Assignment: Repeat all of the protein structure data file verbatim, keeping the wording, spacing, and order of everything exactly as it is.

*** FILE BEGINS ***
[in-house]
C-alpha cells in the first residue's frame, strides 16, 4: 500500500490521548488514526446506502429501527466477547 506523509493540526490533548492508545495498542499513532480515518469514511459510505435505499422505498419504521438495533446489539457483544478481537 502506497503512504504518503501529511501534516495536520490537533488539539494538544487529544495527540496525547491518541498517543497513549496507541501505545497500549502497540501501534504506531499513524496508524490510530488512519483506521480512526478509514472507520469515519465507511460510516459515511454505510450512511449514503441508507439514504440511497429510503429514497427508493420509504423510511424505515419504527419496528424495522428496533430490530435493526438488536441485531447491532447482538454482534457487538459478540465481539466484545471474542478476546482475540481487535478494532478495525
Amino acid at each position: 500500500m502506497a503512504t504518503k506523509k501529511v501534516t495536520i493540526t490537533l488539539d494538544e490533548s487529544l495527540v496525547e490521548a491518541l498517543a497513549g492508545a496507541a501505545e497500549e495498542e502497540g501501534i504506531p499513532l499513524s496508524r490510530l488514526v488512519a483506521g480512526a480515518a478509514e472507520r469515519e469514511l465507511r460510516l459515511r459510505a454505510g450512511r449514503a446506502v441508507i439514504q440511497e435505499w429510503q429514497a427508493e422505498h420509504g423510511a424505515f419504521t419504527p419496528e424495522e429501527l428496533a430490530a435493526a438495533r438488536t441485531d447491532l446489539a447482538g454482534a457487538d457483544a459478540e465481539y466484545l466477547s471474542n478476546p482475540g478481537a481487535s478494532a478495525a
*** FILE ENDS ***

[in-house]
C-alpha cells in the first residue's frame, strides 16, 4: 500500500490521548488514526446506502429501527466477547 506523509493540526490533548492508545495498542499513532480515518469514511459510505435505499422505498419504521438495533446489539457483544478481537 502506497503512504504518503501529511501534516495536520490537533488539539494538544487529544495527540496525547491518541498517543497513549496507541501505545497500549502497540501501534504506531499513524496508524490510530488512519483506521480512526478509514472507520469515519465507511460510516459515511454505510450512511449514503441508507439514504440511497429510503429514497427508493420509504423510511424505515419504527419496528424495522428496533430490530435493526438488536441485531447491532447482538454482534457487538459478540465481539466484545471474542478476546482475540481487535478494532478495525
Amino acid at each position: 500500500m502506497a503512504t504518503k506523509k501529511v501534516t495536520i493540526t490537533l488539539d494538544e490533548s487529544l495527540v496525547e490521548a491518541l498517543a497513549g492508545a496507541a501505545e497500549e495498542e502497540g501501534i504506531p499513532l499513524s496508524r490510530l488514526v488512519a483506521g480512526a480515518a478509514e472507520r469515519e469514511l465507511r460510516l459515511r459510505a454505510g450512511r449514503a446506502v441508507i439514504q440511497e435505499w429510503q429514497a427508493e422505498h420509504g423510511a424505515f419504521t419504527p419496528e424495522e429501527l428496533a430490530a435493526a438495533r438488536t441485531d447491532l446489539a447482538g454482534a457487538d457483544a459478540e465481539y466484545l466477547s471474542n478476546p482475540g478481537a481487535s478494532a478495525a